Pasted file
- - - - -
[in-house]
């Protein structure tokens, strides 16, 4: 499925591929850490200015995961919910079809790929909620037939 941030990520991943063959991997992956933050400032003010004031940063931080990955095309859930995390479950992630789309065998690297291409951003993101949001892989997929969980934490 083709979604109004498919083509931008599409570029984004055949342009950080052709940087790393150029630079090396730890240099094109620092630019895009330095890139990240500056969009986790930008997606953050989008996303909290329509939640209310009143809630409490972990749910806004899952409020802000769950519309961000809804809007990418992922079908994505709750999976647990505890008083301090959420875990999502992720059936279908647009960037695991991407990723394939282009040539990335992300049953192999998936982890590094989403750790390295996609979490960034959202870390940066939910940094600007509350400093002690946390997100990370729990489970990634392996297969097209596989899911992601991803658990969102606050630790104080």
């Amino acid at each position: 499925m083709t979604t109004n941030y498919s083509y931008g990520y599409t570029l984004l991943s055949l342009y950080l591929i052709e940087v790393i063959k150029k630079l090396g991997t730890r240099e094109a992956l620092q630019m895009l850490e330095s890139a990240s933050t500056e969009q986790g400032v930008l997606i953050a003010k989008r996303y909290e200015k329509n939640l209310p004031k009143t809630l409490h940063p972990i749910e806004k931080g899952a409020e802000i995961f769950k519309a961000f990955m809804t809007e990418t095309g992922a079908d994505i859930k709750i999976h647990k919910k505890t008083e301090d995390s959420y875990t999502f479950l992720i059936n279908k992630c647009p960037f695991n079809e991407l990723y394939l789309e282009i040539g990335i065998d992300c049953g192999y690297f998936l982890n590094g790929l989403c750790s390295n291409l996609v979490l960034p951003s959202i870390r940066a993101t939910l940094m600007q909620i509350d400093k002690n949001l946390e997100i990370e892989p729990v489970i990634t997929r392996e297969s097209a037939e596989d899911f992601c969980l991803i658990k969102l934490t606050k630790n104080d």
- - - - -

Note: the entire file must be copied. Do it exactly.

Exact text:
[in-house]
């Protein structure tokens, strides 16, 4: 499925591929850490200015995961919910079809790929909620037939 941030990520991943063959991997992956933050400032003010004031940063931080990955095309859930995390479950992630789309065998690297291409951003993101949001892989997929969980934490 083709979604109004498919083509931008599409570029984004055949342009950080052709940087790393150029630079090396730890240099094109620092630019895009330095890139990240500056969009986790930008997606953050989008996303909290329509939640209310009143809630409490972990749910806004899952409020802000769950519309961000809804809007990418992922079908994505709750999976647990505890008083301090959420875990999502992720059936279908647009960037695991991407990723394939282009040539990335992300049953192999998936982890590094989403750790390295996609979490960034959202870390940066939910940094600007509350400093002690946390997100990370729990489970990634392996297969097209596989899911992601991803658990969102606050630790104080």
């Amino acid at each position: 499925m083709t979604t109004n941030y498919s083509y931008g990520y599409t570029l984004l991943s055949l342009y950080l591929i052709e940087v790393i063959k150029k630079l090396g991997t730890r240099e094109a992956l620092q630019m895009l850490e330095s890139a990240s933050t500056e969009q986790g400032v930008l997606i953050a003010k989008r996303y909290e200015k329509n939640l209310p004031k009143t809630l409490h940063p972990i749910e806004k931080g899952a409020e802000i995961f769950k519309a961000f990955m809804t809007e990418t095309g992922a079908d994505i859930k709750i999976h647990k919910k505890t008083e301090d995390s959420y875990t999502f479950l992720i059936n279908k992630c647009p960037f695991n079809e991407l990723y394939l789309e282009i040539g990335i065998d992300c049953g192999y690297f998936l982890n590094g790929l989403c750790s390295n291409l996609v979490l960034p951003s959202i870390r940066a993101t939910l940094m600007q909620i509350d400093k002690n949001l946390e997100i990370e892989p729990v489970i990634t997929r392996e297969s097209a037939e596989d899911f992601c969980l991803i658990k969102l934490t606050k630790n104080d």